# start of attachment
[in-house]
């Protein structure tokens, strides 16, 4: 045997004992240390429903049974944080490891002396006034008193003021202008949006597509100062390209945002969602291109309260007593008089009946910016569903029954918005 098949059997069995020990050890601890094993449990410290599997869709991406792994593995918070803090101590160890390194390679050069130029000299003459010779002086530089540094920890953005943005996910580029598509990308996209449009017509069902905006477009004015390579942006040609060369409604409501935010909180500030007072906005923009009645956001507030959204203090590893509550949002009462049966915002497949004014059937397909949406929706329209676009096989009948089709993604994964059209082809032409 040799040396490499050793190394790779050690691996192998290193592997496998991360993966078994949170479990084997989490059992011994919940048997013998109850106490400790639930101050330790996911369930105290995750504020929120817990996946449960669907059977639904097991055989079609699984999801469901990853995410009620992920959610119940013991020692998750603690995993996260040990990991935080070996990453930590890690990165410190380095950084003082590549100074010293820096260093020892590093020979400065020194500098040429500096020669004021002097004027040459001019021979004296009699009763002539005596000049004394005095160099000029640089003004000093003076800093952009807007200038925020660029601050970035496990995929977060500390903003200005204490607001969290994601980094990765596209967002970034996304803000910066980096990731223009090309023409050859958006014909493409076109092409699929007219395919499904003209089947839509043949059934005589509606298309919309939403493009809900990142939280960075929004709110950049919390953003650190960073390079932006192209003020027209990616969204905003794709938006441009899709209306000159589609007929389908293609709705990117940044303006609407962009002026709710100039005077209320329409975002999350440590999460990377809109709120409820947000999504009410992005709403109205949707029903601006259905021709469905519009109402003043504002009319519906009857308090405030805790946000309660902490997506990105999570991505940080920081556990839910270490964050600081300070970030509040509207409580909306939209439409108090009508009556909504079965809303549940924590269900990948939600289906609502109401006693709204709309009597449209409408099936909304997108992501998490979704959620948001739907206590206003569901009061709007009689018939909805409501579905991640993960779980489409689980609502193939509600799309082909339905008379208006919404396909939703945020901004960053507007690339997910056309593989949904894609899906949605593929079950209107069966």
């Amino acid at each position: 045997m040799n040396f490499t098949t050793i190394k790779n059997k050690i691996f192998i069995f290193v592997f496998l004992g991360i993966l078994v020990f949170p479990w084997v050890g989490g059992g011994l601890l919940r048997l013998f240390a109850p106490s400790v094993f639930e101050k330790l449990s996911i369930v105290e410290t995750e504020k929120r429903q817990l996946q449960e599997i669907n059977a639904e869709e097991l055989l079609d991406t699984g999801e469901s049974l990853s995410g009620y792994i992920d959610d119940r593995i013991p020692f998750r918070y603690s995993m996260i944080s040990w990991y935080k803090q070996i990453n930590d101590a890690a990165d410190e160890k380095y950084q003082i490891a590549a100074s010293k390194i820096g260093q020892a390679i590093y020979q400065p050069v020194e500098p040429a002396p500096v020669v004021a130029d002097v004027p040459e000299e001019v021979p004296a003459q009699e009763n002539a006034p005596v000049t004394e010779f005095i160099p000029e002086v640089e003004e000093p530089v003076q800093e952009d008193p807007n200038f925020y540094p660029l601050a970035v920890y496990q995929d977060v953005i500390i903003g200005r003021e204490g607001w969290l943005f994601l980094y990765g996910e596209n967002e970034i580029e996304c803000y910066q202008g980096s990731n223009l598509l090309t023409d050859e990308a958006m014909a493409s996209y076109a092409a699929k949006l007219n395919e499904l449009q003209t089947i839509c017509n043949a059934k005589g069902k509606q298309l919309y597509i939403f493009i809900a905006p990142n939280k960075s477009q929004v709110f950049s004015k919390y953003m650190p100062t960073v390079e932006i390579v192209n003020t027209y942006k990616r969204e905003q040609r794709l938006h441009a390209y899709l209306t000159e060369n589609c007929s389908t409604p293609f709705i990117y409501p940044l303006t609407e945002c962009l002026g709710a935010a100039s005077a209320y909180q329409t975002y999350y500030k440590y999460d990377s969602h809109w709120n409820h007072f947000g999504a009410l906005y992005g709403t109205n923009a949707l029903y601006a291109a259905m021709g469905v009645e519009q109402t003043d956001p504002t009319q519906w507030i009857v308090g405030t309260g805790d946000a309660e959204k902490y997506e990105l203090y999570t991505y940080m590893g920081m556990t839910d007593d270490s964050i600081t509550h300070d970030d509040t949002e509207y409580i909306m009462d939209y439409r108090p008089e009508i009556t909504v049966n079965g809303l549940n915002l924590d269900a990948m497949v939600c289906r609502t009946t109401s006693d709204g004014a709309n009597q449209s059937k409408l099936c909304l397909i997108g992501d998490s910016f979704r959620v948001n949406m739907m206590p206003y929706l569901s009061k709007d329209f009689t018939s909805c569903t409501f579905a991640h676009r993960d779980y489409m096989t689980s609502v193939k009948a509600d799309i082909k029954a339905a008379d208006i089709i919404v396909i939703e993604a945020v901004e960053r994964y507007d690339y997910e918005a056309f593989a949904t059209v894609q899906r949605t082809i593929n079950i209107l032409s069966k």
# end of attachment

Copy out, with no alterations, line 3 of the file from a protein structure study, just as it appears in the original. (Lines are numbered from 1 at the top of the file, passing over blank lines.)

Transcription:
């Amino acid at each position: 045997m040799n040396f490499t098949t050793i190394k790779n059997k050690i691996f192998i069995f290193v592997f496998l004992g991360i993966l078994v020990f949170p479990w084997v050890g989490g059992g011994l601890l919940r048997l013998f240390a109850p106490s400790v094993f639930e101050k330790l449990s996911i369930v105290e410290t995750e504020k929120r429903q817990l996946q449960e599997i669907n059977a639904e869709e097991l055989l079609d991406t699984g999801e469901s049974l990853s995410g009620y792994i992920d959610d119940r593995i013991p020692f998750r918070y603690s995993m996260i944080s040990w990991y935080k803090q070996i990453n930590d101590a890690a990165d410190e160890k380095y950084q003082i490891a590549a100074s010293k390194i820096g260093q020892a390679i590093y020979q400065p050069v020194e500098p040429a002396p500096v020669v004021a130029d002097v004027p040459e000299e001019v021979p004296a003459q009699e009763n002539a006034p005596v000049t004394e010779f005095i160099p000029e002086v640089e003004e000093p530089v003076q800093e952009d008193p807007n200038f925020y540094p660029l601050a970035v920890y496990q995929d977060v953005i500390i903003g200005r003021e204490g607001w969290l943005f994601l980094y990765g996910e596209n967002e970034i580029e996304c803000y910066q202008g980096s990731n223009l598509l090309t023409d050859e990308a958006m014909a493409s996209y076109a092409a699929k949006l007219n395919e499904l449009q003209t089947i839509c017509n043949a059934k005589g069902k509606q298309l919309y597509i939403f493009i809900a905006p990142n939280k960075s477009q929004v709110f950049s004015k919390y953003m650190p100062t960073v390079e932006i390579v192209n003020t027209y942006k990616r969204e905003q040609r794709l938006h441009a390209y899709l209306t000159e060369n589609c007929s389908t409604p293609f709705i990117y409501p940044l303006t609407e945002c962009l002026g709710a935010a100039s005077a209320y909180q329409t975002y999350y500030k440590y999460d990377s969602h809109w709120n409820h007072f947000g999504a009410l906005y992005g709403t109205n923009a949707l029903y601006a291109a259905m021709g469905v009645e519009q109402t003043d956001p504002t009319q519906w507030i009857v308090g405030t309260g805790d946000a309660e959204k902490y997506e990105l203090y999570t991505y940080m590893g920081m556990t839910d007593d270490s964050i600081t509550h300070d970030d509040t949002e509207y409580i909306m009462d939209y439409r108090p008089e009508i009556t909504v049966n079965g809303l549940n915002l924590d269900a990948m497949v939600c289906r609502t009946t109401s006693d709204g004014a709309n009597q449209s059937k409408l099936c909304l397909i997108g992501d998490s910016f979704r959620v948001n949406m739907m206590p206003y929706l569901s009061k709007d329209f009689t018939s909805c569903t409501f579905a991640h676009r993960d779980y489409m096989t689980s609502v193939k009948a509600d799309i082909k029954a339905a008379d208006i089709i919404v396909i939703e993604a945020v901004e960053r994964y507007d690339y997910e918005a056309f593989a949904t059209v894609q899906r949605t082809i593929n079950i209107l032409s069966k």